Soldering, Chasing, Charcoal Blocks, and More!

Tips & Tricks

To reconstitute dried-out paste solder, stir in one drop of mineral oil at a time until thoroughly combined. Do this in a glass container, as metal may contaminate the solder. The process will go quicker if the glass container is warmed. The oil may cause the solder to flare up when soldering. Do not throw out old solder, as it may contain cadmium, but it can be re-fined with other metal scrap items.

-Beth Katz of in Lapidary Journal Jewelry Artist

Rub bits and scraps of charcoal blocks onto surfaces of white fire bricks to create a reducing atmosphere (like a charcoal block).

-Lapidary Journal Jewelry Artist

Things to remember when soldering:


  • Solder flows in the direction of the heat
  • Solder will not bridge gaps- it works by capillary action
  • Solder will ball up before it melts
  • When soldering a smaller piece of metal to a larger piece (like wire to sheet), keep the heat on the larger piece
  • Each time you reheat solder it will become harder to reheat it.
  • Solder expands to 3 times its original size when heated

-Lapidary Journal Jewelry Artist

The tip of a jack hammer makes a great square stake if you grind off the tips and sand it.

-Val Link

For chasing large pieces, make two frames from MDF board with regularly spaced holes for screws. Screw the metal down between the frames. Now you can easily work the metal from both sides and remove it for annealing. You can rest the frame on wood blocks to get more depth. A ball-peen hammer can be used as a chasing punch.

-Jan Harrell

Monofilament fishing line is great for cold connections. You can bead up the ends with a Bic lighter. With care, you can even bead up the line right next to a pearl.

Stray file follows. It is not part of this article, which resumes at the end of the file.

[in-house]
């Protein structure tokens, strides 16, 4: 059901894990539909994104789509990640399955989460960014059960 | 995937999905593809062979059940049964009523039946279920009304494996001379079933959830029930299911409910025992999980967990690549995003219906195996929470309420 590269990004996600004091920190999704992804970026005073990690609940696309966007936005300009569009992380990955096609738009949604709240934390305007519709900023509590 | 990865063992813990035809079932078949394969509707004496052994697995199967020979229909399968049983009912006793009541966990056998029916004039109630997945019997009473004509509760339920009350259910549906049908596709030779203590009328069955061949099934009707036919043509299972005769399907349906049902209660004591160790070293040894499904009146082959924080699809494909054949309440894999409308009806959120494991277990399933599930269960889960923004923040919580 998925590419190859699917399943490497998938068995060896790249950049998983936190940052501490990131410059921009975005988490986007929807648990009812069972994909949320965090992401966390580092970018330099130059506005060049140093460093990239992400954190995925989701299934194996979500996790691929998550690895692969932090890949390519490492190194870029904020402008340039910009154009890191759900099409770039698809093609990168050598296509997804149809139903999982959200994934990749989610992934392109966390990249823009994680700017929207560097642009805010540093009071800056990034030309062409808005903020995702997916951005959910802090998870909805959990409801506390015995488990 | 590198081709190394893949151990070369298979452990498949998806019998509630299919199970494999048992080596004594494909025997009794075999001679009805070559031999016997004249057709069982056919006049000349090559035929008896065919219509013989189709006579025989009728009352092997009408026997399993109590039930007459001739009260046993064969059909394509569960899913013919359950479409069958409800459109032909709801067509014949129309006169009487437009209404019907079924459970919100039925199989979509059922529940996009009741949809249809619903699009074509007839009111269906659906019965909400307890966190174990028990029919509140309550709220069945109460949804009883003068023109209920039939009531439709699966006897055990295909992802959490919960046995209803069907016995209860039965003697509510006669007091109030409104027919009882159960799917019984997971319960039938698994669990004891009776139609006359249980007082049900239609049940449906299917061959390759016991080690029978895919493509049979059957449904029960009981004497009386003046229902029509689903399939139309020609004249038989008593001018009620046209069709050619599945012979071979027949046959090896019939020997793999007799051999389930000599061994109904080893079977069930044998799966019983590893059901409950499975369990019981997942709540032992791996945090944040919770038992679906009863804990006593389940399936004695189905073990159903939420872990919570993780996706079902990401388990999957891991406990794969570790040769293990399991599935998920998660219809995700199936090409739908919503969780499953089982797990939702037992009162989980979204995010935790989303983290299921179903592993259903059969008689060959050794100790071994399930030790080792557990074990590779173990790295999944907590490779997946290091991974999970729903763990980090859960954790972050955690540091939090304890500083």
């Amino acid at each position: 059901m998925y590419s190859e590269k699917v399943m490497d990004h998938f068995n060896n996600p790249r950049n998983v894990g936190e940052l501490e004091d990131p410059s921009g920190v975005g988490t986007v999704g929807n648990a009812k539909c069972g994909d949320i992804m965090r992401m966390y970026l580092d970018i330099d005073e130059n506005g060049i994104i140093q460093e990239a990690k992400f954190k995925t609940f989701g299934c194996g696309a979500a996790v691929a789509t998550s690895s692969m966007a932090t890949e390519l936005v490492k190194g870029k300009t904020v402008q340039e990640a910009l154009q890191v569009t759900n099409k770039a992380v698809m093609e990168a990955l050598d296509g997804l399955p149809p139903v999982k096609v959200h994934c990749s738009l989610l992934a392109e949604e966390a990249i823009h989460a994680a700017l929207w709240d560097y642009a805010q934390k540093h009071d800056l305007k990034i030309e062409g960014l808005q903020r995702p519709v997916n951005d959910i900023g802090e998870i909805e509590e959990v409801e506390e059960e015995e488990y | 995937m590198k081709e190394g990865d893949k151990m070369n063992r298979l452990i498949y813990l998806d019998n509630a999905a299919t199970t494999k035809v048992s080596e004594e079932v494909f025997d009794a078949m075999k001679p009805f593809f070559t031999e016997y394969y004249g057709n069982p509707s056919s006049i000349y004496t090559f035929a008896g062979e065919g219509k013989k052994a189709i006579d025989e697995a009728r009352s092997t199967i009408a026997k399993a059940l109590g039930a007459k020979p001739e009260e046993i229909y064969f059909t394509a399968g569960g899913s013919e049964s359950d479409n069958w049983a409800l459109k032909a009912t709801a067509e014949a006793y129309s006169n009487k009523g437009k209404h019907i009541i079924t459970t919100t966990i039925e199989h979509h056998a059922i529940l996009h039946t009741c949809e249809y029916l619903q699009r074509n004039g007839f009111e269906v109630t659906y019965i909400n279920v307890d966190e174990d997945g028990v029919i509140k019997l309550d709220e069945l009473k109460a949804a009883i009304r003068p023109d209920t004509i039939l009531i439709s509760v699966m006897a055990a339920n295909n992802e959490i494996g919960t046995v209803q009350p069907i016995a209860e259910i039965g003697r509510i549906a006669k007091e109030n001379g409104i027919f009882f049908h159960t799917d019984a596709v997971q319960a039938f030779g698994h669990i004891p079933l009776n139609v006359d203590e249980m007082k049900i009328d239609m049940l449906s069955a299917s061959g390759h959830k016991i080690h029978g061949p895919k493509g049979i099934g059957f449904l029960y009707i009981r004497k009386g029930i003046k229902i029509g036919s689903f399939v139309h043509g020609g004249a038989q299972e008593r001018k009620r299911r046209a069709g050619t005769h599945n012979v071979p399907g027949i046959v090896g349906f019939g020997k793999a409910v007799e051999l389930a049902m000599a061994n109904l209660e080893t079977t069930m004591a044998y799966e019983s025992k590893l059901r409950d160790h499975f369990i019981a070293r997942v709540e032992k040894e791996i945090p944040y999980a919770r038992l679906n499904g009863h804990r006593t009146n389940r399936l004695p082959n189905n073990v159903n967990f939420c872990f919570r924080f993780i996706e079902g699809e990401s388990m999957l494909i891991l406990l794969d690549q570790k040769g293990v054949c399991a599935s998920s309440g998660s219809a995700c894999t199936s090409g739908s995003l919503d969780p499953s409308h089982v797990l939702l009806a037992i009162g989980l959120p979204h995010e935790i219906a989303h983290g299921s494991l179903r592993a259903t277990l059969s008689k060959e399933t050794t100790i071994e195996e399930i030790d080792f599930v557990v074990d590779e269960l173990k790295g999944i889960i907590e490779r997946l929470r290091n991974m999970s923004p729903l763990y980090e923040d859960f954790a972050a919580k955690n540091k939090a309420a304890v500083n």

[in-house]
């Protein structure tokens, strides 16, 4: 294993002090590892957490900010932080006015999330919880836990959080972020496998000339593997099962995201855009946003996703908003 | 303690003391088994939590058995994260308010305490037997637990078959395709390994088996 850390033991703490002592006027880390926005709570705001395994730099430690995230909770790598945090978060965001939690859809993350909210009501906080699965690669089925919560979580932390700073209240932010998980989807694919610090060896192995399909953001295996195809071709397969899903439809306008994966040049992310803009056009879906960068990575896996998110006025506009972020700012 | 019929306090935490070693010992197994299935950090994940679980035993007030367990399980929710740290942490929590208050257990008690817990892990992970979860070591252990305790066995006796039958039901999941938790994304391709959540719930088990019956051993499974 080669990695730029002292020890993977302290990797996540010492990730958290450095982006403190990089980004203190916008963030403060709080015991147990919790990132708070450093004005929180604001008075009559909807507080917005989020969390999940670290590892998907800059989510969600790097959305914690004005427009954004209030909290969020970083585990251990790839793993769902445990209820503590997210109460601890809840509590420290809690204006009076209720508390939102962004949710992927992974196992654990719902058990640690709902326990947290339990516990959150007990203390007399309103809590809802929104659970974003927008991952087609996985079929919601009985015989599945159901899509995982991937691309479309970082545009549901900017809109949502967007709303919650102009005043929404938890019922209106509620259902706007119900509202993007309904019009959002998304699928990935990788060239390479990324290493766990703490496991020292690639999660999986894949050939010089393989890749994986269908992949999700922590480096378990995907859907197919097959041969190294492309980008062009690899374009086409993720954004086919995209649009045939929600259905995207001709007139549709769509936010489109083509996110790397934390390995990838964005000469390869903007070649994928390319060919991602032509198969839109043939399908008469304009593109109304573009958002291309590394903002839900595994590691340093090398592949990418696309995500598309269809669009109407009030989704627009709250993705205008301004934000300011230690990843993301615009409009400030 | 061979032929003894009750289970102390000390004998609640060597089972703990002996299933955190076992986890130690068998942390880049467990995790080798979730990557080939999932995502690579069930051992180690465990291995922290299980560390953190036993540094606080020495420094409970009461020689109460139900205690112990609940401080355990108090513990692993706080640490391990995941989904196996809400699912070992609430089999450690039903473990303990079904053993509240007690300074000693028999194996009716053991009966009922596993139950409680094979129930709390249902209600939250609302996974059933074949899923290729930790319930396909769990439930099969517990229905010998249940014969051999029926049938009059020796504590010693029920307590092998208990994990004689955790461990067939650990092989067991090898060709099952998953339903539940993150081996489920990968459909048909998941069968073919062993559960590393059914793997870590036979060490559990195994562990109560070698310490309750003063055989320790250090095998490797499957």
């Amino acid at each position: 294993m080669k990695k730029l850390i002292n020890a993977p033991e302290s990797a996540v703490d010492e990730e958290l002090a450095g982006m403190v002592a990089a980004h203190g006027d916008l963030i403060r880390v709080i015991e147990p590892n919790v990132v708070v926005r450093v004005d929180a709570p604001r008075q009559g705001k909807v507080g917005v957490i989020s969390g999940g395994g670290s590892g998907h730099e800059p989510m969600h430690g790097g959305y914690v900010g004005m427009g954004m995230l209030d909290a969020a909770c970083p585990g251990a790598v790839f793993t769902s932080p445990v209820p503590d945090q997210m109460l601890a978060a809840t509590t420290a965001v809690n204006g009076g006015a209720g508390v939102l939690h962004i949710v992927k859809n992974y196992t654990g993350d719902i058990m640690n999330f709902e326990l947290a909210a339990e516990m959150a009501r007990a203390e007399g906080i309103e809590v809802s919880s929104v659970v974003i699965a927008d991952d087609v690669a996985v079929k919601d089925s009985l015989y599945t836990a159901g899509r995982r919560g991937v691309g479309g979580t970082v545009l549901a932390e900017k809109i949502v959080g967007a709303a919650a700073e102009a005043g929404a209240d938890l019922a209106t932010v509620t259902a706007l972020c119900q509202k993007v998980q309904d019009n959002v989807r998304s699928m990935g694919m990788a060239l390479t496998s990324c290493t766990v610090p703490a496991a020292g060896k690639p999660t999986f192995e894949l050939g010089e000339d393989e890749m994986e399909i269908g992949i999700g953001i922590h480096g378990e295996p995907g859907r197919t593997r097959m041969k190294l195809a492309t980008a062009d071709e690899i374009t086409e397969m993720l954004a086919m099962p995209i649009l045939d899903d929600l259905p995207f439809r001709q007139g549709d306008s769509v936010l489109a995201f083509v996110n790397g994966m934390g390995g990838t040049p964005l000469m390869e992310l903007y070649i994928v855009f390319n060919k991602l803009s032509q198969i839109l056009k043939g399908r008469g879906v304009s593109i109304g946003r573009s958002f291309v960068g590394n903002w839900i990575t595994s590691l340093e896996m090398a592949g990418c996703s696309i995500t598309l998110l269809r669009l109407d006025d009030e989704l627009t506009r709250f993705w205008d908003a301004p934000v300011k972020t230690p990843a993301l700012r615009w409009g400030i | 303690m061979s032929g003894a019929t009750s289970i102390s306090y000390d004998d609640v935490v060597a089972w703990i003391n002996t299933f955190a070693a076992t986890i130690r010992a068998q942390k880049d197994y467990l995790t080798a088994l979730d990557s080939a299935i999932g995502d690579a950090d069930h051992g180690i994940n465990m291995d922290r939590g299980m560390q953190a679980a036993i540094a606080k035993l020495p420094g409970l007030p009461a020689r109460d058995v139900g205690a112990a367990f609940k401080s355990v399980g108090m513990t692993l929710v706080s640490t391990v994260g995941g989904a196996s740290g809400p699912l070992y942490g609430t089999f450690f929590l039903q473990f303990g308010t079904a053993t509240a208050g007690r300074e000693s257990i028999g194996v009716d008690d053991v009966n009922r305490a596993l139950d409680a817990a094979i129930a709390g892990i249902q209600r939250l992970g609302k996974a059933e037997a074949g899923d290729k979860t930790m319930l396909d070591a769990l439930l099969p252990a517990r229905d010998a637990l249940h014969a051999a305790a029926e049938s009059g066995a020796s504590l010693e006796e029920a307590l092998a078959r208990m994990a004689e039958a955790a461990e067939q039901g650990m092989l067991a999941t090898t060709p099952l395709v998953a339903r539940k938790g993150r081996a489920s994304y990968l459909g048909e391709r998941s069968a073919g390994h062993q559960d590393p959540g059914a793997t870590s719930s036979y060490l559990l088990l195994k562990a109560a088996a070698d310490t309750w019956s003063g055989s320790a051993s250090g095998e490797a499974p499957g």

-Marjorie Simon

Use separating disks to:


  • Make grooves and slots
  • Clean up the inside angle of a ‘T’ seam.
  • Cut a groove or slot in the middle of a sheet or tube.
  • Grind (like a lapidary flat lap)
  • Cut sprues from castings
  • Make a variety of surface textures by cross-hatching, etc.

-Andy Cooperman

To make a nail for riveting: bead wire, then put through a drawplate to hold the wire with the bead at the surface. Use a hammer or stamp to shape the head.

-Jan Harrell

Cylindrical pillar files (used for sharpening chain and available at hardware stores) are useful for a number of applications since they don’t taper. They come in a variety of sizes.

-Val Link

14K makes for better prongs than sterling because it’s stronger.

-Linda Darty

Don’t put soap on your enameling glass brush! You could contaminate the enamel.

-Linda Darty

When filing, keep your wrist stiff and don’t fall off the edge of the metal. Using a larger file is more efficient.

-Val Link

Use a solution of two parts white vinegar and one part hydrogen peroxide (from the drugstore) to clean brass. The brass will turn a buttery yellow as surface lead and tarnish is removed and some small bubbles should be visible on the metal. The brass should be removed before the solution turns slightly greenish or the brass darkens. This will go very quickly- anywhere from a few sec-onds to 5 minutes depending on the piece and the freshness of the hydro-gen peroxide, which degrades when exposed to air. If the brass gets dark, make a fresh solution and re-clean it for a shorter period of time. However, further passes may begin to etch the brass.

-Patty Scott

Both bronze and brass are yellow alloys of copper but bronze contains tin (typically 12%) and brass contains zinc (typically 10%). Bronze can be quenched while red hot, but brass will go hard and brittle if treated this way. Copper oxide rises to the surface of bronze during heating and should be removed from areas to be soldered.

-Lapidary Journal Jewelry Artist


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